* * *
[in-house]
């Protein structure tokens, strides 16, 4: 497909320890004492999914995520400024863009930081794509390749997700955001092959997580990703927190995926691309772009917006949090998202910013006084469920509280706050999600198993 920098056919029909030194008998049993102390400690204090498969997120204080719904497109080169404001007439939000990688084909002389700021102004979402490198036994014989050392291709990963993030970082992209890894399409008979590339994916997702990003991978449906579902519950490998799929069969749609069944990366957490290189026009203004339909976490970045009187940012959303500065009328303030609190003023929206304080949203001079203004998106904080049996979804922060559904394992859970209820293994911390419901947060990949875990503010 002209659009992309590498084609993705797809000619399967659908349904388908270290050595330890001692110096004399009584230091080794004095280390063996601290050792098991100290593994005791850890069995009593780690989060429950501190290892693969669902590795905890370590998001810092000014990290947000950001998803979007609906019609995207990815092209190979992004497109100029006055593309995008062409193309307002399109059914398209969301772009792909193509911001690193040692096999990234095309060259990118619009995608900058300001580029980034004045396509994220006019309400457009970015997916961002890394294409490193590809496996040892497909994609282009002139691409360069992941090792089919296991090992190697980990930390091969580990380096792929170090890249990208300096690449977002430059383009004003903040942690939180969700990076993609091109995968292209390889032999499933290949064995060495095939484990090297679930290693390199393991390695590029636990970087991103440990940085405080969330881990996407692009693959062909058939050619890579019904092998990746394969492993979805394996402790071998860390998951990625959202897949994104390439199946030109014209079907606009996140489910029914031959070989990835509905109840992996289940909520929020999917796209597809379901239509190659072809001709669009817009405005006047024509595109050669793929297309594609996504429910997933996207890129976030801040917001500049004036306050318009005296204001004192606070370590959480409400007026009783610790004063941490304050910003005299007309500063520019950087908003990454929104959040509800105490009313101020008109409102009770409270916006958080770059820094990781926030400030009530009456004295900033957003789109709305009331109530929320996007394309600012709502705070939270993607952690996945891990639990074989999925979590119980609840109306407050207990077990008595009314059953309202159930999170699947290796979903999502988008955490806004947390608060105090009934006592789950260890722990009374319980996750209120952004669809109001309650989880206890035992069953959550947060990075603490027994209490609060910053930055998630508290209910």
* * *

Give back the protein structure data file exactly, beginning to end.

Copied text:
[in-house]
């Protein structure tokens, strides 16, 4: 497909320890004492999914995520400024863009930081794509390749997700955001092959997580990703927190995926691309772009917006949090998202910013006084469920509280706050999600198993 920098056919029909030194008998049993102390400690204090498969997120204080719904497109080169404001007439939000990688084909002389700021102004979402490198036994014989050392291709990963993030970082992209890894399409008979590339994916997702990003991978449906579902519950490998799929069969749609069944990366957490290189026009203004339909976490970045009187940012959303500065009328303030609190003023929206304080949203001079203004998106904080049996979804922060559904394992859970209820293994911390419901947060990949875990503010 002209659009992309590498084609993705797809000619399967659908349904388908270290050595330890001692110096004399009584230091080794004095280390063996601290050792098991100290593994005791850890069995009593780690989060429950501190290892693969669902590795905890370590998001810092000014990290947000950001998803979007609906019609995207990815092209190979992004497109100029006055593309995008062409193309307002399109059914398209969301772009792909193509911001690193040692096999990234095309060259990118619009995608900058300001580029980034004045396509994220006019309400457009970015997916961002890394294409490193590809496996040892497909994609282009002139691409360069992941090792089919296991090992190697980990930390091969580990380096792929170090890249990208300096690449977002430059383009004003903040942690939180969700990076993609091109995968292209390889032999499933290949064995060495095939484990090297679930290693390199393991390695590029636990970087991103440990940085405080969330881990996407692009693959062909058939050619890579019904092998990746394969492993979805394996402790071998860390998951990625959202897949994104390439199946030109014209079907606009996140489910029914031959070989990835509905109840992996289940909520929020999917796209597809379901239509190659072809001709669009817009405005006047024509595109050669793929297309594609996504429910997933996207890129976030801040917001500049004036306050318009005296204001004192606070370590959480409400007026009783610790004063941490304050910003005299007309500063520019950087908003990454929104959040509800105490009313101020008109409102009770409270916006958080770059820094990781926030400030009530009456004295900033957003789109709305009331109530929320996007394309600012709502705070939270993607952690996945891990639990074989999925979590119980609840109306407050207990077990008595009314059953309202159930999170699947290796979903999502988008955490806004947390608060105090009934006592789950260890722990009374319980996750209120952004669809109001309650989880206890035992069953959550947060990075603490027994209490609060910053930055998630508290209910």